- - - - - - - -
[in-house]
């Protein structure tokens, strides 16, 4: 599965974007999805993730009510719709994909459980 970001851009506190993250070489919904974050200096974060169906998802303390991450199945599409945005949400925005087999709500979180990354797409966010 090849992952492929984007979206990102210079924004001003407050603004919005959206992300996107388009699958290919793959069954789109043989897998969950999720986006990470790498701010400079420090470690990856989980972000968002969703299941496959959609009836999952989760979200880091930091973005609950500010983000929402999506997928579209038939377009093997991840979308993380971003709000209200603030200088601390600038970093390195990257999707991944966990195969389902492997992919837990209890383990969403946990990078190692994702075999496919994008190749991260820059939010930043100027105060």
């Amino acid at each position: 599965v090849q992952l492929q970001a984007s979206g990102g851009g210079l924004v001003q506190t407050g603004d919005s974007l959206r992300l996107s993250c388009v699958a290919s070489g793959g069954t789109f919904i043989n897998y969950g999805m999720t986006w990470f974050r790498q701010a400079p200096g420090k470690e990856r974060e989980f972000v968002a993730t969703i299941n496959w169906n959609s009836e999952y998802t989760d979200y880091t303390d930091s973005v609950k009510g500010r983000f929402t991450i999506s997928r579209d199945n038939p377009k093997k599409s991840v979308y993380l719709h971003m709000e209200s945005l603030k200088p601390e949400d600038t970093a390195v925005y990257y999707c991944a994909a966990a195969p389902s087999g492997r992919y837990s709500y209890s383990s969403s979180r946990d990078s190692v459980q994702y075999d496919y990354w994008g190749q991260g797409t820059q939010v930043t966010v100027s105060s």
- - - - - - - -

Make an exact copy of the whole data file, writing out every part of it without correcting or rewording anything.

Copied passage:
[in-house]
């Protein structure tokens, strides 16, 4: 599965974007999805993730009510719709994909459980 970001851009506190993250070489919904974050200096974060169906998802303390991450199945599409945005949400925005087999709500979180990354797409966010 090849992952492929984007979206990102210079924004001003407050603004919005959206992300996107388009699958290919793959069954789109043989897998969950999720986006990470790498701010400079420090470690990856989980972000968002969703299941496959959609009836999952989760979200880091930091973005609950500010983000929402999506997928579209038939377009093997991840979308993380971003709000209200603030200088601390600038970093390195990257999707991944966990195969389902492997992919837990209890383990969403946990990078190692994702075999496919994008190749991260820059939010930043100027105060």
């Amino acid at each position: 599965v090849q992952l492929q970001a984007s979206g990102g851009g210079l924004v001003q506190t407050g603004d919005s974007l959206r992300l996107s993250c388009v699958a290919s070489g793959g069954t789109f919904i043989n897998y969950g999805m999720t986006w990470f974050r790498q701010a400079p200096g420090k470690e990856r974060e989980f972000v968002a993730t969703i299941n496959w169906n959609s009836e999952y998802t989760d979200y880091t303390d930091s973005v609950k009510g500010r983000f929402t991450i999506s997928r579209d199945n038939p377009k093997k599409s991840v979308y993380l719709h971003m709000e209200s945005l603030k200088p601390e949400d600038t970093a390195v925005y990257y999707c991944a994909a966990a195969p389902s087999g492997r992919y837990s709500y209890s383990s969403s979180r946990d990078s190692v459980q994702y075999d496919y990354w994008g190749q991260g797409t820059q939010v930043t966010v100027s105060s």